Then you have the children who came first as immigrants, also part of the first generation. Who would be so busy with work and who would have probably no time to engage with issues at home because many of them are working multiple jobs at the same time. So I can do more work and support my family back home in the Philippines. 

But because they're so busy, the mom is left alone as the young couples are engaged in a lot of activities outside the home. 

Now, what about the second generation? 

A worldview about that is that when they are integrated in the community, the second generation … would seem to have a disconnect with the Filipino culture in a lot of ways because now they are integrated into the Canadian mainstream and connected with their peers. 

So then there seems to be a disconnect with that Filipino culture, even if they're living in a Filipino Canadian family. 

There is a sense of so-called, I use the word familial vibes, that the second generation would argue that it's my parents' concerns and not necessarily mine. So some simply ignore any invitation at all to communicate with kin back home. They do not necessarily talk about family issues and how to solve them.

PK: How would you describe the benefits of having a multigenerational household? I'm thinking about when it comes to, say, raising children or that sense of support, even when it comes to growing old. What are the benefits?

EA: For Filipino families, regardless of the age of children, regardless of who you are, there is this idea that no matter what, they will be there for their children and they will provide a harbour for their children to stay housed for as long as they like. 

They get their support from parents, from the first generation, or from their grandparents who want them to stay in our houses for as much as we can. 

The whole idea of children moving out from our homes is not necessarily a value that we share back home. And that kind of model of family is still being resonated with many Filipino families here.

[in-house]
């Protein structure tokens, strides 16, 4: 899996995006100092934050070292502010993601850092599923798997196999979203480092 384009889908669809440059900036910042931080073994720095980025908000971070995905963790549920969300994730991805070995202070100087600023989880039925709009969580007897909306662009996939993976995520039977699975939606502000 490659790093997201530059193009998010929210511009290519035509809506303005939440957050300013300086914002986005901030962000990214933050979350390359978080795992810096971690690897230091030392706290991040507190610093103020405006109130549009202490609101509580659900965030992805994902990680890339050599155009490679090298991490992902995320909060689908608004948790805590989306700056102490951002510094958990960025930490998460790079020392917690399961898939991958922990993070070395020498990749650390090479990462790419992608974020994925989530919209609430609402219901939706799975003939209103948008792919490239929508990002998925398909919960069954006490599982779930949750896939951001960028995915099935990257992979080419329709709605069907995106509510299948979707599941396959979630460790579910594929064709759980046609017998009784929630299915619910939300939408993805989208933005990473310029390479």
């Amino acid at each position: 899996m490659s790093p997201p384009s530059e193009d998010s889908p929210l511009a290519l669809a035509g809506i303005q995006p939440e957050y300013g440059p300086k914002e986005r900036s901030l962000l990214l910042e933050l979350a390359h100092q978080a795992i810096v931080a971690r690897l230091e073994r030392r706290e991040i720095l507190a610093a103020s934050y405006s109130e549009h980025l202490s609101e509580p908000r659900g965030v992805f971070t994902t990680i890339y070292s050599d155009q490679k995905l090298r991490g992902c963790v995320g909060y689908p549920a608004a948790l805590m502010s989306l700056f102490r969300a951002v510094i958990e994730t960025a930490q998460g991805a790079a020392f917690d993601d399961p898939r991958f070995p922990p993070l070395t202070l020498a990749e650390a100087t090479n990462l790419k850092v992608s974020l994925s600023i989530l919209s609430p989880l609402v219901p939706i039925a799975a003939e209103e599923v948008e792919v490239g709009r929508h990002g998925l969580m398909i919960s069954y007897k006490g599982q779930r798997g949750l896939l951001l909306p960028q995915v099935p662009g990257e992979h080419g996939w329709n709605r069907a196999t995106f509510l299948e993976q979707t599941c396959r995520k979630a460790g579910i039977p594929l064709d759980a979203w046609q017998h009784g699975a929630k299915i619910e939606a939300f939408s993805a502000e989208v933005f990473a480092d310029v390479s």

But at the same time, it also provides some financial benefits, definitely, for both generations. 

First generation did not necessarily have all the means. Second generations are already working and actually support their parents. And I've seen that in many Filipino Canadian families here. Their children are working. They're supporting their parents to pay the bills in the house. 

So there is that sense of belonging, financial benefits, psycho-emotional support, and, of course, a sense of benefits in terms of sustaining the culture in one way or the other. 

Of course, when you talk about social isolation, which is basically happening in a lot of ways during this pandemic, and mental health being challenged in a lot of ways. But when families come together in one household, it actually provides that sense of comfort and sense of support for each other. 


Paul Karchut

CBC Calgary

Paul is the host of Daybreak Alberta, heard across the province every weekend. He's been with CBC since 2005, twelve years of which were spent as the director of the Calgary Eyeopener. You've also heard his national car column, Karchut on Cars, on morning shows across the country for years. Join Paul weekend mornings across Alberta from 6-9.